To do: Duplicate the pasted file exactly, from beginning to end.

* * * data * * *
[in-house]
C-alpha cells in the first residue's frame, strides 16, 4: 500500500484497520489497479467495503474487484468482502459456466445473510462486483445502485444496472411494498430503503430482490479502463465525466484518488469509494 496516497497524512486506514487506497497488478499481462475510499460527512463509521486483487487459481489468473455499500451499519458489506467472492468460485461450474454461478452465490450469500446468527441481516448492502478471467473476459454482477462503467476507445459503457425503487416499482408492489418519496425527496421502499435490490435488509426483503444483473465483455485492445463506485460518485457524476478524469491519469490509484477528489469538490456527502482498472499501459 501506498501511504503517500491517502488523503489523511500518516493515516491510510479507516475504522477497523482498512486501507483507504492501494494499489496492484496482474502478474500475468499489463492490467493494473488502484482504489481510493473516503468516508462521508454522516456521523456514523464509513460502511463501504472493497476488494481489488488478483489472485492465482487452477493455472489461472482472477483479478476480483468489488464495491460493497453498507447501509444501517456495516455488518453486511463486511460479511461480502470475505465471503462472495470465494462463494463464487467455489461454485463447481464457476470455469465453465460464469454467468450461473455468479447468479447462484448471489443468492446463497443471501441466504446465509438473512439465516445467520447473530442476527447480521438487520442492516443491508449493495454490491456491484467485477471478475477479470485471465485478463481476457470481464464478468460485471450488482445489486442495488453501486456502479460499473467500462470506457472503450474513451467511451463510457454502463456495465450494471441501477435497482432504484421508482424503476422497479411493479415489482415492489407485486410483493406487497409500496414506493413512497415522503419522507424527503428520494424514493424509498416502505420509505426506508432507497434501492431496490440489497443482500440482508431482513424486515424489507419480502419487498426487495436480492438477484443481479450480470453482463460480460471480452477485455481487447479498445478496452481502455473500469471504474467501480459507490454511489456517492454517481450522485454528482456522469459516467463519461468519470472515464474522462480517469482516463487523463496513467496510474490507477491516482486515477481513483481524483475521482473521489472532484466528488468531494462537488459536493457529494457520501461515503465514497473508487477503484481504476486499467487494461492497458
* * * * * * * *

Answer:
[in-house]
C-alpha cells in the first residue's frame, strides 16, 4: 500500500484497520489497479467495503474487484468482502459456466445473510462486483445502485444496472411494498430503503430482490479502463465525466484518488469509494 496516497497524512486506514487506497497488478499481462475510499460527512463509521486483487487459481489468473455499500451499519458489506467472492468460485461450474454461478452465490450469500446468527441481516448492502478471467473476459454482477462503467476507445459503457425503487416499482408492489418519496425527496421502499435490490435488509426483503444483473465483455485492445463506485460518485457524476478524469491519469490509484477528489469538490456527502482498472499501459 501506498501511504503517500491517502488523503489523511500518516493515516491510510479507516475504522477497523482498512486501507483507504492501494494499489496492484496482474502478474500475468499489463492490467493494473488502484482504489481510493473516503468516508462521508454522516456521523456514523464509513460502511463501504472493497476488494481489488488478483489472485492465482487452477493455472489461472482472477483479478476480483468489488464495491460493497453498507447501509444501517456495516455488518453486511463486511460479511461480502470475505465471503462472495470465494462463494463464487467455489461454485463447481464457476470455469465453465460464469454467468450461473455468479447468479447462484448471489443468492446463497443471501441466504446465509438473512439465516445467520447473530442476527447480521438487520442492516443491508449493495454490491456491484467485477471478475477479470485471465485478463481476457470481464464478468460485471450488482445489486442495488453501486456502479460499473467500462470506457472503450474513451467511451463510457454502463456495465450494471441501477435497482432504484421508482424503476422497479411493479415489482415492489407485486410483493406487497409500496414506493413512497415522503419522507424527503428520494424514493424509498416502505420509505426506508432507497434501492431496490440489497443482500440482508431482513424486515424489507419480502419487498426487495436480492438477484443481479450480470453482463460480460471480452477485455481487447479498445478496452481502455473500469471504474467501480459507490454511489456517492454517481450522485454528482456522469459516467463519461468519470472515464474522462480517469482516463487523463496513467496510474490507477491516482486515477481513483481524483475521482473521489472532484466528488468531494462537488459536493457529494457520501461515503465514497473508487477503484481504476486499467487494461492497458